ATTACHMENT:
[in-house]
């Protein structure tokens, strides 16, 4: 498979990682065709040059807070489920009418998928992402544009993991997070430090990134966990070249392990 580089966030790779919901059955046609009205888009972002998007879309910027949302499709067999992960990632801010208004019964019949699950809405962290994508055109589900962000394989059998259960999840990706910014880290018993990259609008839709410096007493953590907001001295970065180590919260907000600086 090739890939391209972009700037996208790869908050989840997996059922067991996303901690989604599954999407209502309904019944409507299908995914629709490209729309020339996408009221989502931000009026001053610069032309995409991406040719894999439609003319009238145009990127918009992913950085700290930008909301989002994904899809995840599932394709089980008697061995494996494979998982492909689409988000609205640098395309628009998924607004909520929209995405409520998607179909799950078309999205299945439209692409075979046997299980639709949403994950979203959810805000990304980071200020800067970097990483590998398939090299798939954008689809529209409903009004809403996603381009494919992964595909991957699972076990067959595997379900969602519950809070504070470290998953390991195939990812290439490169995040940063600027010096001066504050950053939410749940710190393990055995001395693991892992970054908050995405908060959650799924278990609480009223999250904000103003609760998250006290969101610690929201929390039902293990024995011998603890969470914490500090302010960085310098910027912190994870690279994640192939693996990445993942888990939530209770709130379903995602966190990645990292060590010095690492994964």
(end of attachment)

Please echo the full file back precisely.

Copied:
[in-house]
């Protein structure tokens, strides 16, 4: 498979990682065709040059807070489920009418998928992402544009993991997070430090990134966990070249392990 580089966030790779919901059955046609009205888009972002998007879309910027949302499709067999992960990632801010208004019964019949699950809405962290994508055109589900962000394989059998259960999840990706910014880290018993990259609008839709410096007493953590907001001295970065180590919260907000600086 090739890939391209972009700037996208790869908050989840997996059922067991996303901690989604599954999407209502309904019944409507299908995914629709490209729309020339996408009221989502931000009026001053610069032309995409991406040719894999439609003319009238145009990127918009992913950085700290930008909301989002994904899809995840599932394709089980008697061995494996494979998982492909689409988000609205640098395309628009998924607004909520929209995405409520998607179909799950078309999205299945439209692409075979046997299980639709949403994950979203959810805000990304980071200020800067970097990483590998398939090299798939954008689809529209409903009004809403996603381009494919992964595909991957699972076990067959595997379900969602519950809070504070470290998953390991195939990812290439490169995040940063600027010096001066504050950053939410749940710190393990055995001395693991892992970054908050995405908060959650799924278990609480009223999250904000103003609760998250006290969101610690929201929390039902293990024995011998603890969470914490500090302010960085310098910027912190994870690279994640192939693996990445993942888990939530209770709130379903995602966190990645990292060590010095690492994964």